Domestic Spying Program Could Aid Terrorists, Experts Say

Domestic wiretapping could pose "an awesome risk" to national security.


Feb. 1, 2008— -- Although the Bush administration calls it a vital weapon against terrorism, its domestic wiretapping effort could become a devastating tool for terrorists if hacked or penetrated from inside, according to a new article by a group of America's top computer security experts.

The administration has said little about the program except to defend it against charges it amounts to illegal spying on U.S. citizens. When news of the program broke in 2006, then-White House spokesman Scott McClellan called the program a "limited" effort "targeted at al Qaeda communications coming into or going out of the United States."

But documents submitted in an ongoing court case indicate the program involves data centers at major telecommunications hubs that siphon off and analyze billions of bytes of Americans' emails, phone calls and other data.

By diverting the flow of so much domestic data into a few massive pools, the administration may have "[built] for its opponents something that would be too expensive for them to build for themselves," say the authors: "a system that lets them see the U.S.'s intelligence interests...[and] that might be turned" to exploit conversations and information useful for plotting an attack on the United States.

The Office of the Director of National Intelligence referred a request for comment on the article to the interagency National Counterterrorism Center, which directed calls to the National Security Agency, which reportedly runs the program. The NSA declined to comment for this story.The White House referred calls to the NSA.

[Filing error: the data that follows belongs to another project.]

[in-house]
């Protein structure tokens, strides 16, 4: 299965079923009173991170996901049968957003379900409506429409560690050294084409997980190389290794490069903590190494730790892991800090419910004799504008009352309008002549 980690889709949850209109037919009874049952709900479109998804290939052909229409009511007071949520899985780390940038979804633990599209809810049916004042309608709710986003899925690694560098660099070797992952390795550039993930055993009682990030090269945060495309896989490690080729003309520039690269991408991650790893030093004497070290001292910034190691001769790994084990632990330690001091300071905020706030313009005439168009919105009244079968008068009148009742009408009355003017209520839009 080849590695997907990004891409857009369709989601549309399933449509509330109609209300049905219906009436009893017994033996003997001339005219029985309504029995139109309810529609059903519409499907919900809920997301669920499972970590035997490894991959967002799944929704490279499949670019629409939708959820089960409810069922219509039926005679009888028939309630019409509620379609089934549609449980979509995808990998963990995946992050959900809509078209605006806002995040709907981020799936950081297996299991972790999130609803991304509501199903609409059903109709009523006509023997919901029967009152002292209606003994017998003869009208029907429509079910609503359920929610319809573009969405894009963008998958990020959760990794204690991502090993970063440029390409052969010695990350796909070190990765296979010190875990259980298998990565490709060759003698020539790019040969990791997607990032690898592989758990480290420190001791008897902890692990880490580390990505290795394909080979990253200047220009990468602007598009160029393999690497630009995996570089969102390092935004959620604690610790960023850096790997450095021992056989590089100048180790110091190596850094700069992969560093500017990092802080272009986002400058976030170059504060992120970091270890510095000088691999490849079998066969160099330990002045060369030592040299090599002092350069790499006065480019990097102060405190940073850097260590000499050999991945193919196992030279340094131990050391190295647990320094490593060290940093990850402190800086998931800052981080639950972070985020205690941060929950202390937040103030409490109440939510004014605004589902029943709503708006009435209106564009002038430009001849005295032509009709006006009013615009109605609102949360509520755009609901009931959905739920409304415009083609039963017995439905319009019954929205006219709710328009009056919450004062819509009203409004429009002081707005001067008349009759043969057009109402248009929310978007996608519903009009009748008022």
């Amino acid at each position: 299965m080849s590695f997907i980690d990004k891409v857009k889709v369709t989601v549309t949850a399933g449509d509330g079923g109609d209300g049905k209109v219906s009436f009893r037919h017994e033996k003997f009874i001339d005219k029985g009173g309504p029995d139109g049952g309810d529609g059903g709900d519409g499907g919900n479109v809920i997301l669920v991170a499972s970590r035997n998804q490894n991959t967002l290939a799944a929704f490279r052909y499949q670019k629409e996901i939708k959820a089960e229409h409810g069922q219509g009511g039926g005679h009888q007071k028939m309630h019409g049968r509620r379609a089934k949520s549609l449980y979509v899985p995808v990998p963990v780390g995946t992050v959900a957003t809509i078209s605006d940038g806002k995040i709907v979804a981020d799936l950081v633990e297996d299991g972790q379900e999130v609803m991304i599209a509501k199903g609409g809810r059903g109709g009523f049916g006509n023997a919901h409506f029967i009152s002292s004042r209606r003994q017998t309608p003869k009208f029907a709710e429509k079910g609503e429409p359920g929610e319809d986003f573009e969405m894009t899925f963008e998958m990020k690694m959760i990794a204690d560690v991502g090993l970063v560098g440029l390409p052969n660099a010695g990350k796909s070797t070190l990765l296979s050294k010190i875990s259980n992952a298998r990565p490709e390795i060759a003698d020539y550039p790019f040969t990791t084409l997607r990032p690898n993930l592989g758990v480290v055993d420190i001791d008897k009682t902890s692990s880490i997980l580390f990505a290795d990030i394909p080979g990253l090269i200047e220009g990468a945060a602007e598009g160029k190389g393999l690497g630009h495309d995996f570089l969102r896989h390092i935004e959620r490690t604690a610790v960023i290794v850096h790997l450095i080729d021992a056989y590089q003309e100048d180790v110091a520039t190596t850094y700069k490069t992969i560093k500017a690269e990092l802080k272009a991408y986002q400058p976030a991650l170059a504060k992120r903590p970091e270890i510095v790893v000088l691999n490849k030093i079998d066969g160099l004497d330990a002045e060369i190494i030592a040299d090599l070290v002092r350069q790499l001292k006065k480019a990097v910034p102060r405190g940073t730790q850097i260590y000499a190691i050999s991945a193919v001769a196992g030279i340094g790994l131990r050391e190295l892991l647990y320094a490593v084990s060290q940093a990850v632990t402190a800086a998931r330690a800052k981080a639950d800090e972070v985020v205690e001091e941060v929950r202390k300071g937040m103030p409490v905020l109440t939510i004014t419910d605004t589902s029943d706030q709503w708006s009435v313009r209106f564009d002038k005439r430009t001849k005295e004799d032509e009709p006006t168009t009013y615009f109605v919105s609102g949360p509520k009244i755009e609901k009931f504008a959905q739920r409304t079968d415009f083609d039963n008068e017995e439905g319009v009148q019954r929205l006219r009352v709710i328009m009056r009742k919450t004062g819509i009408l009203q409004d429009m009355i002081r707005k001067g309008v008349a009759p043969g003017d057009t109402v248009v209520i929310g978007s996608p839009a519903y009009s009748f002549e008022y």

The article, slated to appear in an upcoming issue of the journal IEEE Security & Privacy, was written by six experts from Sun Microsystems, Columbia University, Princeton University, the University of Pennsylvania and California-based research giant SRI International.

The data centers for the classified program are reportedly housed in "secure" rooms within telecommunications hubs around the country, and connect to operations buried within the NSA's highly classified facilities. But judging by past breaches, the authors conclude this system could be compromised also – from within or outside.

In 2004, hackers cracked a wiretapping function on a Greek national cell phone network. For 10 months, they intercepted conversations by the country's prime minister and its ministers of defense, foreign affairs and justice, and roughly 100 other officials and parliament members, the authors note. The hackers were never caught.

"Although the NSA has extensive experience in building surveillance systems, that does not mean things cannot go wrong," the authors state. "When you build a system to spy on yourself, you entail an awesome risk."

Just as dangerous is the possibility that an insider could access the system undetected, according to the experts. Poorly-designed surveillance technology used by the FBI relies on a "primitive" system to track people who use the operation to wiretap phone conversations, the authors say, creating what they call a "real risk" of an insider attack.

They note that convicted spy Robert Hanssen, one of the most destructive moles in the bureau's history, exploited similar weaknesses to steal information and follow the investigation into himself on FBI computers without leaving a trail.

Last August, a federal judge ruled the program was unconstitutional. The administration is appealing the decision. The Senate is currently considering a White House-backed effort to retroactively immunize telecommunications companies which have participated in the program from civil suits, several of which have been filed since the program came to light. The legislation, the authors say, would allow the program to continue without ensuring proper oversight, accountability and security, creating "a long-term risk."

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